Steorn: A Custard Pie In The Face Of Science

Tuesday, August 7, 2007

Arthur C Clarke once said: Every revolutionary idea seems to evoke three stages of reaction. They may be summed up by the phrases:

(1) It's completely impossible.
(2) It's possible, but it's not worth doing.
(3) I said it was a good idea all along.
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It's only a matter of time now until point number 3 is fulfilled. Since the whole Steorn public campaign started back in August 2006 we've seen, one after another, scientists being wheeled out by the media to debunk Steorn's claims. Every one of them citing the history of perpetual motion and how no-one has yet achieved it, relying on the fact we haven't done it yet as some sort of proof that it is impossible.

Well I've got news for them. We once thought the world was flat. We once looked at the stars and worshipped the gods - now we travel among the stars ourselves. Science need only look at how far we have came and should stop before it puts it's pompus foot in it's mouth once again.

I'll end on another appropriate quote from the great man himself:

Clarke's First Law: When a distinguished but elderly scientist states that something is possible, he is almost certainly right. When he states that something is impossible, he is very probably wrong.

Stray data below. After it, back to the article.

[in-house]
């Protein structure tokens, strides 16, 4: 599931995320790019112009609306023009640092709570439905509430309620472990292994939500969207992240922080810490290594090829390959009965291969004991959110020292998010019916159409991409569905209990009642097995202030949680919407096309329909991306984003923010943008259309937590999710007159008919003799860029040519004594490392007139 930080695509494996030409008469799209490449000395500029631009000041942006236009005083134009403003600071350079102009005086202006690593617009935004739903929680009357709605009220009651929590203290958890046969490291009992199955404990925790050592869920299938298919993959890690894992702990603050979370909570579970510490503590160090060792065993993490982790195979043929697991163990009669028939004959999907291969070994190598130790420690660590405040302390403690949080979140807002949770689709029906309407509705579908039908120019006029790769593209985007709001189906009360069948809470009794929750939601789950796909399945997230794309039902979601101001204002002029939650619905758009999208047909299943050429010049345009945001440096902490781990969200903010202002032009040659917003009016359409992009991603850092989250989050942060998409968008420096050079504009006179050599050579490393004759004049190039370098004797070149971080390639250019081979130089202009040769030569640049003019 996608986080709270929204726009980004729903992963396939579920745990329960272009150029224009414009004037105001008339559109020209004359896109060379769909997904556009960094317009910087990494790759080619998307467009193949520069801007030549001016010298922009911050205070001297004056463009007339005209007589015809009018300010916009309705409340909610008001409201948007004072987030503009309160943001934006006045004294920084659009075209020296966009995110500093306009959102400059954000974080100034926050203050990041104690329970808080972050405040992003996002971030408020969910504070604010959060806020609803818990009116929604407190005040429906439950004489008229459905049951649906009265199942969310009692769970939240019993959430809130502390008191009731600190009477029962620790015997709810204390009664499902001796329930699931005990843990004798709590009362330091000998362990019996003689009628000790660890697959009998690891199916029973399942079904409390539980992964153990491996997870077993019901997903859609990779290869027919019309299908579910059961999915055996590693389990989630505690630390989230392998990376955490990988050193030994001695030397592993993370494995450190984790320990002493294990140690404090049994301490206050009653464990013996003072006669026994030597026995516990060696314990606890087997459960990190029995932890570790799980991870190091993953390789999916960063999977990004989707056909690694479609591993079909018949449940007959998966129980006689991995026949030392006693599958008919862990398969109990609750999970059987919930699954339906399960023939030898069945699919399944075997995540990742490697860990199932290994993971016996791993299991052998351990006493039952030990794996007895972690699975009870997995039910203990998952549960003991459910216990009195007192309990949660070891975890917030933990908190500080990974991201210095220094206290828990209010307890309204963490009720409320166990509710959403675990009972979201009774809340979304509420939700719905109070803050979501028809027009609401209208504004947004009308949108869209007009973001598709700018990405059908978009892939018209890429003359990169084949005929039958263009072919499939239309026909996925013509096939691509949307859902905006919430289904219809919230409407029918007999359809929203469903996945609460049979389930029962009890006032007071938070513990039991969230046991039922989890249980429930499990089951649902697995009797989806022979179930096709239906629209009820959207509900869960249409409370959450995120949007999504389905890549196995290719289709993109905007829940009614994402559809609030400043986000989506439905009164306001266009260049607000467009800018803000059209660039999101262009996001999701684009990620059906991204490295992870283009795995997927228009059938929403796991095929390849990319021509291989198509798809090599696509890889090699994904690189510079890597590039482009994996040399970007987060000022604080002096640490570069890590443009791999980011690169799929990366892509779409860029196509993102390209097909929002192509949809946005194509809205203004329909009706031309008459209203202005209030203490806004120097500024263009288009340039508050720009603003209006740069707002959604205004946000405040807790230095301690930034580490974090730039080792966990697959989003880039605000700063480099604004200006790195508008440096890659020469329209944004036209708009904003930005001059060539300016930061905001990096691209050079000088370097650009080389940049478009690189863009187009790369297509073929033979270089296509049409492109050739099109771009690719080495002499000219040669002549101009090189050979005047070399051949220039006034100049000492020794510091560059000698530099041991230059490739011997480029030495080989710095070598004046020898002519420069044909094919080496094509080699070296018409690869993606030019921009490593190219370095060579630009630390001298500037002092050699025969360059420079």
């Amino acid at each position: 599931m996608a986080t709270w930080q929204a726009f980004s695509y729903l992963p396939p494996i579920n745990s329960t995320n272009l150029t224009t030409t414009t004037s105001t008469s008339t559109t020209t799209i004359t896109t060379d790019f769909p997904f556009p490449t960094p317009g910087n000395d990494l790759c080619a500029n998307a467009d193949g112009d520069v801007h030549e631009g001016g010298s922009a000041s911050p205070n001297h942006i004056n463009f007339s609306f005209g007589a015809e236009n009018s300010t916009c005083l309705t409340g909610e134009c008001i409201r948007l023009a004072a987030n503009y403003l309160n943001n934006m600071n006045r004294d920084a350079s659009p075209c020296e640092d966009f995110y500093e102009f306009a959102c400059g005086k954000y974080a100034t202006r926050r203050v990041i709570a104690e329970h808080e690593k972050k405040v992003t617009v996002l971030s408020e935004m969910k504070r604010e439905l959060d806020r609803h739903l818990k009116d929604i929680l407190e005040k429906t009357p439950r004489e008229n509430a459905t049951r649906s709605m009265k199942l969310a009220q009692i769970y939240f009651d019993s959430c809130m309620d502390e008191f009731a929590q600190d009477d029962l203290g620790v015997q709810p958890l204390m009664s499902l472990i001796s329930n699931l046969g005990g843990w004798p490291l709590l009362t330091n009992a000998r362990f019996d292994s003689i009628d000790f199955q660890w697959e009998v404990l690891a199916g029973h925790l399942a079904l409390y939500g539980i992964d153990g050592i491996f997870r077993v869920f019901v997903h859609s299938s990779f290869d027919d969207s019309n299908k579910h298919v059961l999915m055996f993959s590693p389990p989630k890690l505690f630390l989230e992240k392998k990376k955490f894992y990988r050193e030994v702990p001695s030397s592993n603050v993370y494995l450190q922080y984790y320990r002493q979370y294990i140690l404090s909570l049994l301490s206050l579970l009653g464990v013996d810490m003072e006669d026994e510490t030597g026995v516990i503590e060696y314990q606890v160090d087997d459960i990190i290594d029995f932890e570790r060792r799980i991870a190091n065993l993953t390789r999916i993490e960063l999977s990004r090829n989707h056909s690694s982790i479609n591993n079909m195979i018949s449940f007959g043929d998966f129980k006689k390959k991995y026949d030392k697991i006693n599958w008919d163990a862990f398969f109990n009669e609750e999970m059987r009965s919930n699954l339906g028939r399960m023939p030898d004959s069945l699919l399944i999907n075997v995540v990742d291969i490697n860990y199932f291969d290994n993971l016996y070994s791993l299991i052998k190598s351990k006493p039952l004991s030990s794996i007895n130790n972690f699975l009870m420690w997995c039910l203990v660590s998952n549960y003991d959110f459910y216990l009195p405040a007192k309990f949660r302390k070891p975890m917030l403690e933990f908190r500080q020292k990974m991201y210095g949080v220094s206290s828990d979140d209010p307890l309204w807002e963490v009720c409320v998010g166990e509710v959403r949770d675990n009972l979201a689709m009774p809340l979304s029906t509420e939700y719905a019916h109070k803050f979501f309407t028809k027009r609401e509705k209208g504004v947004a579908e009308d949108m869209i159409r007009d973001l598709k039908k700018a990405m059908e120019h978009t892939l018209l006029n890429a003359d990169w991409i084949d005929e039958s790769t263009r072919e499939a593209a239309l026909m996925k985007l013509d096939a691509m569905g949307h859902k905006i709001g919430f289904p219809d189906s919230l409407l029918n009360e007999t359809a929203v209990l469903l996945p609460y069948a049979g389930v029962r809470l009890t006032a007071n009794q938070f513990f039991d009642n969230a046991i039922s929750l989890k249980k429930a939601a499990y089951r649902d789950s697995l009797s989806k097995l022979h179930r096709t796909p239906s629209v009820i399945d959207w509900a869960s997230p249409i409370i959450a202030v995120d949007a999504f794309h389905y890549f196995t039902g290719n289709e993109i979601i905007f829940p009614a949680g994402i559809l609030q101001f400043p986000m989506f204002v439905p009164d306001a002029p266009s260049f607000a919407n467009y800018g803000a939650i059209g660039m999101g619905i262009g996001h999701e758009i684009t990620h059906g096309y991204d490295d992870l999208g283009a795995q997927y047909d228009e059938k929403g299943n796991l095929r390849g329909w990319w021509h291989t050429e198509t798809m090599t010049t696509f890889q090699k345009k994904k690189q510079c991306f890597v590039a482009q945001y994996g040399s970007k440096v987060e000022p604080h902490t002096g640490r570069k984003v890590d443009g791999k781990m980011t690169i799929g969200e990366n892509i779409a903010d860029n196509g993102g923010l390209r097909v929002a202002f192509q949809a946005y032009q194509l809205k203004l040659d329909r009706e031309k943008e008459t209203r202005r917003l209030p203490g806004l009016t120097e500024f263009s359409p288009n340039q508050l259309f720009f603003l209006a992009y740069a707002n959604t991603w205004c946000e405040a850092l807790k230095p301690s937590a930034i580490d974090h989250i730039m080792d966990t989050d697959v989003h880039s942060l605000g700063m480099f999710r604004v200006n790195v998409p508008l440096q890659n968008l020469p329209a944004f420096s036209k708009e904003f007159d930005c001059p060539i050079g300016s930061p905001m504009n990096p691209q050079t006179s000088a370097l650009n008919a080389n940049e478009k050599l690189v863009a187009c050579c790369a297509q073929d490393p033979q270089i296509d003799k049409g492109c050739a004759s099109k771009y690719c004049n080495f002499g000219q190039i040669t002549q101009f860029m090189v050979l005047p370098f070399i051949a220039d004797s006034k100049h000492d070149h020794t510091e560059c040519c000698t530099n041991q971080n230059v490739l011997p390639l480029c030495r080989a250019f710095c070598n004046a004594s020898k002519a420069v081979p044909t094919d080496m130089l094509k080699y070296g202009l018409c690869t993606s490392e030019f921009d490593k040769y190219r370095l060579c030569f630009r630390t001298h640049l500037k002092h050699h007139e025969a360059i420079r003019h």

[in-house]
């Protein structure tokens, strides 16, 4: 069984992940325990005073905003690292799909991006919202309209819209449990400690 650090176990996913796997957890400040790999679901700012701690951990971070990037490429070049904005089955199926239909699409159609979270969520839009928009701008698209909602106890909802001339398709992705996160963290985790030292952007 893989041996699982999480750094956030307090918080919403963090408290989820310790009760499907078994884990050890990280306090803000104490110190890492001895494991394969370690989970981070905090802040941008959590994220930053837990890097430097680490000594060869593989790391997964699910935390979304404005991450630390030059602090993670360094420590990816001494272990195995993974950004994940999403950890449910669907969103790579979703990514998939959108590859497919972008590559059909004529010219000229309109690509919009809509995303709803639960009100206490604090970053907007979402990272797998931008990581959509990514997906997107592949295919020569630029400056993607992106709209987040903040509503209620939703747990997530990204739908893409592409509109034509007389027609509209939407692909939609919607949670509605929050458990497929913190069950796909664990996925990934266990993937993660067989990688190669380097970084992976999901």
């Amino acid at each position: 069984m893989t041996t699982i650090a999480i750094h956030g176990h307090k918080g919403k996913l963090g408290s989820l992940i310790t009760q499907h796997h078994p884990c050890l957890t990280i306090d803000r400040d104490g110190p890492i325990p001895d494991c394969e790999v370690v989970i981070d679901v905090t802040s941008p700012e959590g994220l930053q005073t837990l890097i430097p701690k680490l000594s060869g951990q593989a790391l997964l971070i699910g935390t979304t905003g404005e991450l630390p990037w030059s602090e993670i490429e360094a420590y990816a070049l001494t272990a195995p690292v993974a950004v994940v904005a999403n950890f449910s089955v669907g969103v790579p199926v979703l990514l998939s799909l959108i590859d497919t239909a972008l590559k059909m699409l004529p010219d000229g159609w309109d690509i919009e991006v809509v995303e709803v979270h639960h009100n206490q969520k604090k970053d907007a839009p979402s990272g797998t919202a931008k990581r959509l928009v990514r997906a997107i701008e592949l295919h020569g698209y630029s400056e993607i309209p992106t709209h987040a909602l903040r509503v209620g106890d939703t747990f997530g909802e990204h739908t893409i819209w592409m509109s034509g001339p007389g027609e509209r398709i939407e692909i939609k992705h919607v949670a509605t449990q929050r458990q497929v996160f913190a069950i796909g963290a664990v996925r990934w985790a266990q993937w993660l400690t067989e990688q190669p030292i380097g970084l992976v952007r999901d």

Arthur C Clarke.


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3 comments:

Stephen August 8, 2007 at 6:16 AM  

Stop coming out with pompous statements and show us some of your stuff, you big plonker.

Alejandro N. August 9, 2007 at 3:00 AM  

Physics and Thermodynamics are not things that someone just took from inside of a Hat. You should be reading about physics instead of claiming this nonsense.

And talking about Quotes, what about:

"If someone points out to you that your pet theory of the universe is in disagreement with Maxwell's equations — then so much the worse for Maxwell's equations. If it is found to be contradicted by observation — well, these experimentalists do bungle things sometimes. But if your theory is found to be against the second law of thermodynamics I can give you no hope; there is nothing for it but to collapse in deepest humiliation."

* The Nature of the Physical World (1915); chapter 4

-Arthur Stanley Eddington

The Administrator August 9, 2007 at 8:35 AM  

Maxwells Equations are 136 years old and have many known problems and ommissions: see latest post: Flaws in Classical EM Theory

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